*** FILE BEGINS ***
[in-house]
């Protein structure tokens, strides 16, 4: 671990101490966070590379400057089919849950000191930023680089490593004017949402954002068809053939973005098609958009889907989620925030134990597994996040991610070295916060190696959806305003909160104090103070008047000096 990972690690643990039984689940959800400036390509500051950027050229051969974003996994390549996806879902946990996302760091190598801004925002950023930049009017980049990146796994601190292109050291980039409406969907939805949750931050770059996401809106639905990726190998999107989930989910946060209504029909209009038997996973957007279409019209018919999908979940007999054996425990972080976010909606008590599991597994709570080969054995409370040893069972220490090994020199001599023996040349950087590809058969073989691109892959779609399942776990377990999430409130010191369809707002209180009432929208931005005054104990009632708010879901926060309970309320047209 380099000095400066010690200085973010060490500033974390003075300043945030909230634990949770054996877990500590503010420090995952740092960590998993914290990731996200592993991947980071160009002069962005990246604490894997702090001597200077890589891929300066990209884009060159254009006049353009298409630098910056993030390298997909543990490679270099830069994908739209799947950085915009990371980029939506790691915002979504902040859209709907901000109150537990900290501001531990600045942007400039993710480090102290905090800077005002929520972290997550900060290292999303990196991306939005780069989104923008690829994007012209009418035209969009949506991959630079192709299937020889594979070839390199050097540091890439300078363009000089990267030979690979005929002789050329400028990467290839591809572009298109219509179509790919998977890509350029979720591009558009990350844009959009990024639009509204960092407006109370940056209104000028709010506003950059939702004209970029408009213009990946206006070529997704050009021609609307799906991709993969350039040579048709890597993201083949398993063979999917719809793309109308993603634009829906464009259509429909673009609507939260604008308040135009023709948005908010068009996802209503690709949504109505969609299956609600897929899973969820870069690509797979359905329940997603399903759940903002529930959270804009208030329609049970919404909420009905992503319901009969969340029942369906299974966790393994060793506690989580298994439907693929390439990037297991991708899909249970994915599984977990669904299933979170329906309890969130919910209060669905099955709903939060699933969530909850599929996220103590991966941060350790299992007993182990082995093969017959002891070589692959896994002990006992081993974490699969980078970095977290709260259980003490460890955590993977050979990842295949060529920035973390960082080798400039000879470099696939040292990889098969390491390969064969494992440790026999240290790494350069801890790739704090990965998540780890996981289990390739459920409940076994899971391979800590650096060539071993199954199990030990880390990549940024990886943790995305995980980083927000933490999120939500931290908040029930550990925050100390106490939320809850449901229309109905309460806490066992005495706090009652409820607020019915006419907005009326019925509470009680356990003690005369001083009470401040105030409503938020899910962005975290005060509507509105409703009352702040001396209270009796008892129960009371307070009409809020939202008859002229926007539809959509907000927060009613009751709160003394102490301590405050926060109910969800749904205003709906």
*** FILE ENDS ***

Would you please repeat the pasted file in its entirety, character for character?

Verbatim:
[in-house]
């Protein structure tokens, strides 16, 4: 671990101490966070590379400057089919849950000191930023680089490593004017949402954002068809053939973005098609958009889907989620925030134990597994996040991610070295916060190696959806305003909160104090103070008047000096 990972690690643990039984689940959800400036390509500051950027050229051969974003996994390549996806879902946990996302760091190598801004925002950023930049009017980049990146796994601190292109050291980039409406969907939805949750931050770059996401809106639905990726190998999107989930989910946060209504029909209009038997996973957007279409019209018919999908979940007999054996425990972080976010909606008590599991597994709570080969054995409370040893069972220490090994020199001599023996040349950087590809058969073989691109892959779609399942776990377990999430409130010191369809707002209180009432929208931005005054104990009632708010879901926060309970309320047209 380099000095400066010690200085973010060490500033974390003075300043945030909230634990949770054996877990500590503010420090995952740092960590998993914290990731996200592993991947980071160009002069962005990246604490894997702090001597200077890589891929300066990209884009060159254009006049353009298409630098910056993030390298997909543990490679270099830069994908739209799947950085915009990371980029939506790691915002979504902040859209709907901000109150537990900290501001531990600045942007400039993710480090102290905090800077005002929520972290997550900060290292999303990196991306939005780069989104923008690829994007012209009418035209969009949506991959630079192709299937020889594979070839390199050097540091890439300078363009000089990267030979690979005929002789050329400028990467290839591809572009298109219509179509790919998977890509350029979720591009558009990350844009959009990024639009509204960092407006109370940056209104000028709010506003950059939702004209970029408009213009990946206006070529997704050009021609609307799906991709993969350039040579048709890597993201083949398993063979999917719809793309109308993603634009829906464009259509429909673009609507939260604008308040135009023709948005908010068009996802209503690709949504109505969609299956609600897929899973969820870069690509797979359905329940997603399903759940903002529930959270804009208030329609049970919404909420009905992503319901009969969340029942369906299974966790393994060793506690989580298994439907693929390439990037297991991708899909249970994915599984977990669904299933979170329906309890969130919910209060669905099955709903939060699933969530909850599929996220103590991966941060350790299992007993182990082995093969017959002891070589692959896994002990006992081993974490699969980078970095977290709260259980003490460890955590993977050979990842295949060529920035973390960082080798400039000879470099696939040292990889098969390491390969064969494992440790026999240290790494350069801890790739704090990965998540780890996981289990390739459920409940076994899971391979800590650096060539071993199954199990030990880390990549940024990886943790995305995980980083927000933490999120939500931290908040029930550990925050100390106490939320809850449901229309109905309460806490066992005495706090009652409820607020019915006419907005009326019925509470009680356990003690005369001083009470401040105030409503938020899910962005975290005060509507509105409703009352702040001396209270009796008892129960009371307070009409809020939202008859002229926007539809959509907000927060009613009751709160003394102490301590405050926060109910969800749904205003709906």